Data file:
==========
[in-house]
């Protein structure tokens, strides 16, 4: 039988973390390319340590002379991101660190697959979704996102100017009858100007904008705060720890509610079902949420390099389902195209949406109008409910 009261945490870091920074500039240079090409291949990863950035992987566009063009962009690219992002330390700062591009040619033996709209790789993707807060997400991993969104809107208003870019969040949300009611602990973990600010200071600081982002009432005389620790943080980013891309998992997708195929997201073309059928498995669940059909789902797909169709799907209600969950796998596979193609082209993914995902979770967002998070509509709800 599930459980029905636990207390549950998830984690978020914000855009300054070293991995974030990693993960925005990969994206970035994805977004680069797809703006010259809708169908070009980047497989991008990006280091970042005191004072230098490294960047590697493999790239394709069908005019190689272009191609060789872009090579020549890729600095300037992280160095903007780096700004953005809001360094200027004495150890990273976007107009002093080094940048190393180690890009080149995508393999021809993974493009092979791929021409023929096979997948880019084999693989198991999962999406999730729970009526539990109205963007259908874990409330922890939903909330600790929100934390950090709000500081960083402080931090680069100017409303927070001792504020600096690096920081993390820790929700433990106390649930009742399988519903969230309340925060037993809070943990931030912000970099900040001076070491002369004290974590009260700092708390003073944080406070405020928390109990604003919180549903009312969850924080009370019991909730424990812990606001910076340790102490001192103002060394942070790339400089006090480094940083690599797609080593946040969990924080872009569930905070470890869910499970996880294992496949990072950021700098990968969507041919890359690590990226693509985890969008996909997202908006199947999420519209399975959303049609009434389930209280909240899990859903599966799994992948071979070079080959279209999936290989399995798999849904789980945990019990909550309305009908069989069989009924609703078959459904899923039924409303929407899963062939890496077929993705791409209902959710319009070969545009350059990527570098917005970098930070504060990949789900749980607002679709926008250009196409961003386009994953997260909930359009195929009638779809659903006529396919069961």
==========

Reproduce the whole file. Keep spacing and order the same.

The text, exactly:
[in-house]
């Protein structure tokens, strides 16, 4: 039988973390390319340590002379991101660190697959979704996102100017009858100007904008705060720890509610079902949420390099389902195209949406109008409910 009261945490870091920074500039240079090409291949990863950035992987566009063009962009690219992002330390700062591009040619033996709209790789993707807060997400991993969104809107208003870019969040949300009611602990973990600010200071600081982002009432005389620790943080980013891309998992997708195929997201073309059928498995669940059909789902797909169709799907209600969950796998596979193609082209993914995902979770967002998070509509709800 599930459980029905636990207390549950998830984690978020914000855009300054070293991995974030990693993960925005990969994206970035994805977004680069797809703006010259809708169908070009980047497989991008990006280091970042005191004072230098490294960047590697493999790239394709069908005019190689272009191609060789872009090579020549890729600095300037992280160095903007780096700004953005809001360094200027004495150890990273976007107009002093080094940048190393180690890009080149995508393999021809993974493009092979791929021409023929096979997948880019084999693989198991999962999406999730729970009526539990109205963007259908874990409330922890939903909330600790929100934390950090709000500081960083402080931090680069100017409303927070001792504020600096690096920081993390820790929700433990106390649930009742399988519903969230309340925060037993809070943990931030912000970099900040001076070491002369004290974590009260700092708390003073944080406070405020928390109990604003919180549903009312969850924080009370019991909730424990812990606001910076340790102490001192103002060394942070790339400089006090480094940083690599797609080593946040969990924080872009569930905070470890869910499970996880294992496949990072950021700098990968969507041919890359690590990226693509985890969008996909997202908006199947999420519209399975959303049609009434389930209280909240899990859903599966799994992948071979070079080959279209999936290989399995798999849904789980945990019990909550309305009908069989069989009924609703078959459904899923039924409303929407899963062939890496077929993705791409209902959710319009070969545009350059990527570098917005970098930070504060990949789900749980607002679709926008250009196409961003386009994953997260909930359009195929009638779809659903006529396919069961």